I have two theoretical question about my circuit (that I have tested with a breadboard and it works, but I want to understand better some design choices):

1) As far the flyback diode is concerned, I have at my disposal 1N4007 high voltage diodes, that can be good because a 10x reverse voltage is suggested in these applications, or 1N5819 shottky diodes, that can be also good for the short reverse recovery time. The motor work at 12V, absorbing 5A. Between these two, what should be the best choice?

2) I have to determine the maximum frequency that I can use to drive my circuit, allowing the MOSFET to turn on and off completely without producing additional heat. The PWM circuit first goes into an ULN2803 darlington array, and then into an IRF9540 power mosfet. Considering the delay related to the two components, how to determine such a frequency? (I'm interested in how to compute the theoretical value, but working with a 25Khz PWM I shouldn't have problems, right?)

High Side PWM Motor Driving


1 Answer 1


Using R6 as the pull-up on a P channel mosfet is not great for efficiency of switching at higher frequencies. If the gate capacitance of the mosfet is 1nF then this and a 10k resistor form an RC circuit with a time constant of 10 micro seconds - generally, as a rule of thumb 5CR is a good estimate of how long an open-collector (ULN2803) digital signal takes to collapse when subject to an RC circuit and this looks like about 50 microseconds.

This on its own limits the highest frequency to 20kHz and in reality I wouldn't go above 5kHz with this. Maybe reduce R to 1kohm for operation at 25kHz.

Regarding the flyback diode, if the motor is taking 5 amps peak then a conservative approach suggests using a 5 amp diode but, given that a 1A diode will take peaks much in excess of 5A, you have to decide how much you are pushing the device to destruction. Every PWM cycle could push a peak current of 5A into the diode. Read the data sheets.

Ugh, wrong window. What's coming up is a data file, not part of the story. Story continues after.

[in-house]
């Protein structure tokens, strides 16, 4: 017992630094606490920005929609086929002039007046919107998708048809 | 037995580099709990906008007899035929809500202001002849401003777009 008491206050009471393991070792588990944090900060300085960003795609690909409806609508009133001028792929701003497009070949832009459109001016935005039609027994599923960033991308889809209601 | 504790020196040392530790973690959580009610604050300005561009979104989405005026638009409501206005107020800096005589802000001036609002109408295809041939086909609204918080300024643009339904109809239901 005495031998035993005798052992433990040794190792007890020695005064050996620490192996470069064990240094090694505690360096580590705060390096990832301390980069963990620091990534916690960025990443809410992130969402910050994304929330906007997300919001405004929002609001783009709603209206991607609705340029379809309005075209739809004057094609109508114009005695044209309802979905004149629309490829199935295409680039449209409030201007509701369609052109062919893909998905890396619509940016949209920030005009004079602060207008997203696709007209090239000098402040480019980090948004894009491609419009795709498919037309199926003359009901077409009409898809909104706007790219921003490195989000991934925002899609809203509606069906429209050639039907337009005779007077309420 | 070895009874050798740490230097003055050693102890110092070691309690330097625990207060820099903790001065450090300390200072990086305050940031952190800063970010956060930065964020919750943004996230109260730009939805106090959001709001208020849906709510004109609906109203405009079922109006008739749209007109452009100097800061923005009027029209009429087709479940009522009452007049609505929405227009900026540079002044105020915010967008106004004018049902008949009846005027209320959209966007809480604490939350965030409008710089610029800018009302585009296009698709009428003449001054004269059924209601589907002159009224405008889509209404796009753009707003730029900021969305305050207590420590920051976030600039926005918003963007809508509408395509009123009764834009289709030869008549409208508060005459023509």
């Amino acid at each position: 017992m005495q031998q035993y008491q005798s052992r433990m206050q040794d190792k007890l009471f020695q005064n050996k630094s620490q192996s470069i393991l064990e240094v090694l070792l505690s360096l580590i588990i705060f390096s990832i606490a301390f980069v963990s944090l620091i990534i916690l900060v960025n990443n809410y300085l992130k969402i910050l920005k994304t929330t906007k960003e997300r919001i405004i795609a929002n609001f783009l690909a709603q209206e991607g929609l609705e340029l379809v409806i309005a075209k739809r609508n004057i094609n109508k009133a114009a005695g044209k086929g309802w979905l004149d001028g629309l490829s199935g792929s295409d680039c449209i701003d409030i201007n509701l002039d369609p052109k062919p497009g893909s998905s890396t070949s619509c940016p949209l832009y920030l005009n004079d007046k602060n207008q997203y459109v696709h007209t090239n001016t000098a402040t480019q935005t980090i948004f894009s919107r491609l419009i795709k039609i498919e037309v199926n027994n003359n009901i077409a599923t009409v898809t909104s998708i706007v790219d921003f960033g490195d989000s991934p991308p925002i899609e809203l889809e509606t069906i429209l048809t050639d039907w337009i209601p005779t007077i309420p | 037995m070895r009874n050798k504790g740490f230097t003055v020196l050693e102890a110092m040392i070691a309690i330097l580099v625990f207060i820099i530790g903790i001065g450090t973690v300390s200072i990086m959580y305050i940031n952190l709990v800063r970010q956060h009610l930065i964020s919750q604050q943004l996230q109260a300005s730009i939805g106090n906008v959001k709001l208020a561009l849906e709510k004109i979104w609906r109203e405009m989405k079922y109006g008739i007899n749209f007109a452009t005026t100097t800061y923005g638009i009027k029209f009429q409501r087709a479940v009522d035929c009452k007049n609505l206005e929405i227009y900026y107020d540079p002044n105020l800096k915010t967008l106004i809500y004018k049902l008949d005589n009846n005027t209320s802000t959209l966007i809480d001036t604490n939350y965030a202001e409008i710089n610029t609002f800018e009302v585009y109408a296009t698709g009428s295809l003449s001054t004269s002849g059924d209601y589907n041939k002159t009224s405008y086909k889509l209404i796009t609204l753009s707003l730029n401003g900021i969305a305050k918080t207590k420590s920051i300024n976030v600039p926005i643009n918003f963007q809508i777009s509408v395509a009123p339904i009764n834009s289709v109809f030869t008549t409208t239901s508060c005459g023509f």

I wouldn't use a 1N400x because it sails just too close to its limits. You also don't need a diode that's rated at 1000 volts either in this configuration - 50% more than the supply voltage will suffice for this application.

  • 1
    \$\begingroup\$ +1. The problem with 1N400x diodes here isn't their current rating. Their reverse recovery time is so long that they don't really act as diodes at all, at PWM speeds. \$\endgroup\$
    – user16324
    Dec 8, 2014 at 12:05
  • \$\begingroup\$ Too true @BrianDrummond!!! \$\endgroup\$
    – Andy aka
    Dec 8, 2014 at 12:26
  • \$\begingroup\$ So 1N5819 shottky diode may work well? \$\endgroup\$
    – Daniel
    Dec 8, 2014 at 14:24
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    \$\begingroup\$ No, this is still rated at an average forward current of 1A. If your motor were taking two amps and the diode was used 50% of the time then it would be OK. Your motor is taking 5A and I don't know what duty cycle the PWM is. I'd be looking for a 3A diode with the expectation it might be running at 40% duty but only you can tell us what happens. If you are on 10% duty then the current will never reach 5A but I can't tell what it will be. \$\endgroup\$
    – Andy aka
    Dec 8, 2014 at 14:50
  • \$\begingroup\$ I was searching in the Internet, an SB5100 maybe can be the ideal for the application(since the duty cycle will be variable, even with an high percentage), right? \$\endgroup\$
    – Daniel
    Dec 8, 2014 at 14:59

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